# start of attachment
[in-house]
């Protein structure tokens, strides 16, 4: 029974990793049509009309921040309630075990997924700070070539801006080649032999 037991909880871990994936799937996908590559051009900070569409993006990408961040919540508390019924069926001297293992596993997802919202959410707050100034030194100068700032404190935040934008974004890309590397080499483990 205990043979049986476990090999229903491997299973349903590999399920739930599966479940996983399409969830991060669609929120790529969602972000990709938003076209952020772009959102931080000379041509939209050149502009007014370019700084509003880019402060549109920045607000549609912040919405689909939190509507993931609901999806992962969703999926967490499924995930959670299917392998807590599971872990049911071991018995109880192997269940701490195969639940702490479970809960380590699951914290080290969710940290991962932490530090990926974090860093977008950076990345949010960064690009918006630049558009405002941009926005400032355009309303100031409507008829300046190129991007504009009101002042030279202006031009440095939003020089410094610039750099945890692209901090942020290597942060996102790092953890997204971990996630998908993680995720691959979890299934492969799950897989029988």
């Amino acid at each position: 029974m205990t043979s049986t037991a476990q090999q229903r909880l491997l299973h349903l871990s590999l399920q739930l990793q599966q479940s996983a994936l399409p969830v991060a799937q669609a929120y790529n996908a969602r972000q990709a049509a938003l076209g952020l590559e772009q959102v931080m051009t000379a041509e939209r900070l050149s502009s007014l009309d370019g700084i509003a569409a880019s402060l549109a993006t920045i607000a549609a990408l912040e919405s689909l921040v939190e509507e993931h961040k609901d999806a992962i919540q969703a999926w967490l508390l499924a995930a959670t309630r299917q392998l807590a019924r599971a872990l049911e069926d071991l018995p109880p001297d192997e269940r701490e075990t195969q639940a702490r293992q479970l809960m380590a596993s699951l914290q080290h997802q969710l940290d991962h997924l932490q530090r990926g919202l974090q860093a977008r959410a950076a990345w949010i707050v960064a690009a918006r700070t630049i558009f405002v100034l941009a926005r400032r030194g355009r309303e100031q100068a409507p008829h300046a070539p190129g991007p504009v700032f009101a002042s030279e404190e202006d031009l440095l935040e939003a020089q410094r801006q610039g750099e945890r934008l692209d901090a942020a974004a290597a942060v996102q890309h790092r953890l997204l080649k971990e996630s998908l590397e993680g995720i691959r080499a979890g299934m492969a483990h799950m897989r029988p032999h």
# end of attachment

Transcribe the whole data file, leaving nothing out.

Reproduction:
[in-house]
């Protein structure tokens, strides 16, 4: 029974990793049509009309921040309630075990997924700070070539801006080649032999 037991909880871990994936799937996908590559051009900070569409993006990408961040919540508390019924069926001297293992596993997802919202959410707050100034030194100068700032404190935040934008974004890309590397080499483990 205990043979049986476990090999229903491997299973349903590999399920739930599966479940996983399409969830991060669609929120790529969602972000990709938003076209952020772009959102931080000379041509939209050149502009007014370019700084509003880019402060549109920045607000549609912040919405689909939190509507993931609901999806992962969703999926967490499924995930959670299917392998807590599971872990049911071991018995109880192997269940701490195969639940702490479970809960380590699951914290080290969710940290991962932490530090990926974090860093977008950076990345949010960064690009918006630049558009405002941009926005400032355009309303100031409507008829300046190129991007504009009101002042030279202006031009440095939003020089410094610039750099945890692209901090942020290597942060996102790092953890997204971990996630998908993680995720691959979890299934492969799950897989029988």
């Amino acid at each position: 029974m205990t043979s049986t037991a476990q090999q229903r909880l491997l299973h349903l871990s590999l399920q739930l990793q599966q479940s996983a994936l399409p969830v991060a799937q669609a929120y790529n996908a969602r972000q990709a049509a938003l076209g952020l590559e772009q959102v931080m051009t000379a041509e939209r900070l050149s502009s007014l009309d370019g700084i509003a569409a880019s402060l549109a993006t920045i607000a549609a990408l912040e919405s689909l921040v939190e509507e993931h961040k609901d999806a992962i919540q969703a999926w967490l508390l499924a995930a959670t309630r299917q392998l807590a019924r599971a872990l049911e069926d071991l018995p109880p001297d192997e269940r701490e075990t195969q639940a702490r293992q479970l809960m380590a596993s699951l914290q080290h997802q969710l940290d991962h997924l932490q530090r990926g919202l974090q860093a977008r959410a950076a990345w949010i707050v960064a690009a918006r700070t630049i558009f405002v100034l941009a926005r400032r030194g355009r309303e100031q100068a409507p008829h300046a070539p190129g991007p504009v700032f009101a002042s030279e404190e202006d031009l440095l935040e939003a020089q410094r801006q610039g750099e945890r934008l692209d901090a942020a974004a290597a942060v996102q890309h790092r953890l997204l080649k971990e996630s998908l590397e993680g995720i691959r080499a979890g299934m492969a483990h799950m897989r029988p032999h």